Bangalore: The Indian arm of Penguin is set to enter the nascent audiobook market in India later this year, launching 500 titles across genres.
Penguin Books India Pvt. Ltd, which publishes at least 200 titles a year in the country, is counting on an increasing appetite for audiobooks among the urban middle class and the explosion of high street book retailing, says vice-president, sales, Ananth Padmanabhan.
To start with, Penguin, a part of London-based media house Pearson Plc., will retail audiobooks earlier published in the US and the UK and running across the gamut of classics, fiction, self-help, spirituality, business and management, and children’s books.
“If there is interest, we will bring out audiobooks for Penguin India’s titles as well,” says Padmanabhan.
The audiobooks are part of Penguin’s larger efforts to go digital—selling e-books, content for mobile phone operators and launching mobile Internet sites.
The company, which entered India in 1985, also plans to retail 50 e-books between October and December, and sees mobile phone content booming after the roll-out of third generation, or 3G, spectrum to private cellular operators, allowing for high-speed access to video, voice and data services.
Imported CDs and cassettes, mostly in the self-help and children’s books category, dominate the nascent, fragmented Indian audiobook market. While there are no estimates available on the size of this market, Penguin expects audiobooks and e-books to make up 2% of the book market in India in five years. The general book market, excluding textbooks, is estimated at Rs2,000 crore and growing at 15% every year.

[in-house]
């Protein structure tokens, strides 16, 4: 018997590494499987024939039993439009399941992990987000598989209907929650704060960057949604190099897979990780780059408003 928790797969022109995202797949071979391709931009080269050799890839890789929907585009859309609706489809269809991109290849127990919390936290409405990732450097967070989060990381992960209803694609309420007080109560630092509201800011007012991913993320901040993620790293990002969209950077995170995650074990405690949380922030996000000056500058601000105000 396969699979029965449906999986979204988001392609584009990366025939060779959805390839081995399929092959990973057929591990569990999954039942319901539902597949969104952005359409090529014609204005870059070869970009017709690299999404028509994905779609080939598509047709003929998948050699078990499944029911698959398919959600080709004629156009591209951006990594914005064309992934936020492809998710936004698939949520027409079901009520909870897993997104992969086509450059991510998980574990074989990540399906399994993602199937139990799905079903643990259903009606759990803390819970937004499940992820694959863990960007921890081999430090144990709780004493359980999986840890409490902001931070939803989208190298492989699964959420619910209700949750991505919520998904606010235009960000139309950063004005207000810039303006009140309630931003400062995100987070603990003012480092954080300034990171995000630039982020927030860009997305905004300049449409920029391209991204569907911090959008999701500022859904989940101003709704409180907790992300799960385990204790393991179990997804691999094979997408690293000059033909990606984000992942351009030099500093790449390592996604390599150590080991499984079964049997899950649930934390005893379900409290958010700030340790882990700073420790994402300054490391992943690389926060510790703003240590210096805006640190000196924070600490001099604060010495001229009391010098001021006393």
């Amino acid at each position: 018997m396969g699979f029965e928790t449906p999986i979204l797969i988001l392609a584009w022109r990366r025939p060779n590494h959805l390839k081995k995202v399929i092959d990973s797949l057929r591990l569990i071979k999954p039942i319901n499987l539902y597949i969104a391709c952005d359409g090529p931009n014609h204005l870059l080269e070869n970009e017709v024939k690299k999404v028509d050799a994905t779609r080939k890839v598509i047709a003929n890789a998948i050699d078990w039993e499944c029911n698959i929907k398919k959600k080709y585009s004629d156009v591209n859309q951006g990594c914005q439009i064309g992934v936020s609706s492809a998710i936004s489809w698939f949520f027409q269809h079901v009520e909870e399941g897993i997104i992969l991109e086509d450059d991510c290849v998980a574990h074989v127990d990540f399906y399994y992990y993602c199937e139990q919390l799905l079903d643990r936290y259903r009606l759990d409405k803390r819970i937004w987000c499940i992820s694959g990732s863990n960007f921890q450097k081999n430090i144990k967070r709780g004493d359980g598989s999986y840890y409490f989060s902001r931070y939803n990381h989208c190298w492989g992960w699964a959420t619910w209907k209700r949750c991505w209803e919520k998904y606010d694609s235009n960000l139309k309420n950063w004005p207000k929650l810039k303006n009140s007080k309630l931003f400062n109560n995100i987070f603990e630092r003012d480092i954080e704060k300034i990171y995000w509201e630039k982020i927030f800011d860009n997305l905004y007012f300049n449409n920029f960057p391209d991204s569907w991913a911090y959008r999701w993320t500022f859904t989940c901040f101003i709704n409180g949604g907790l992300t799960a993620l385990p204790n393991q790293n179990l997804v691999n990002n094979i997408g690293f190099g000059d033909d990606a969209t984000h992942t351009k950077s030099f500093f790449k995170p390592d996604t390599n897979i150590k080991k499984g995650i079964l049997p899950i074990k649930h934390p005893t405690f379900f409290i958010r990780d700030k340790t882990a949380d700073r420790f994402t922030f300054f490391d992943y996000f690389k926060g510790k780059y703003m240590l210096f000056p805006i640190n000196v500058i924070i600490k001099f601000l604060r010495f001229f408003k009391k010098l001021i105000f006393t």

One of the earliest entrants into audiobooks in India is Karadi Tales Co. Pvt. Ltd, a subsidiary of Mumbai-based children’s books publisher Amar Chitra Katha Pvt. Ltd. Shobha Viswanath, publishing director at Karadi Tales, seems elated on Penguin’s proposed entry. “It is always good to have more players and that too large publishing houses.”
Viswanath started Karadi Tales 12 years ago when she relocated from the US to India, as she and her son yearned for the Disney series of audiobooks, Robert Frost’s poetry and Shakespearean plays. She hopes Penguin will be able to create an awareness on the concept among Indians.
In the US, the audiobook industry is close to $1 billion (Rs4,770 crore), according to the Audio Publishers Association’s 2009 survey based on consumer and library spends. The US audiobook industry includes CDs and cassette sales as well as downloads from the Internet in compressed audio formats and audio streaming. In the UK, the industry amounted to £71.4 million (Rs576.2 crore) for the fiscal year ended March 2006, the latest data available from UK trade body Audiobook Publishing Association.
While the younger generation may try out audiobooks, usual book sales will not be affected in a big way, says S. C. Sethi, president of the Federation of Publishers and Book Sellers Associations in India. “The feel of having a book in your hand is something else.”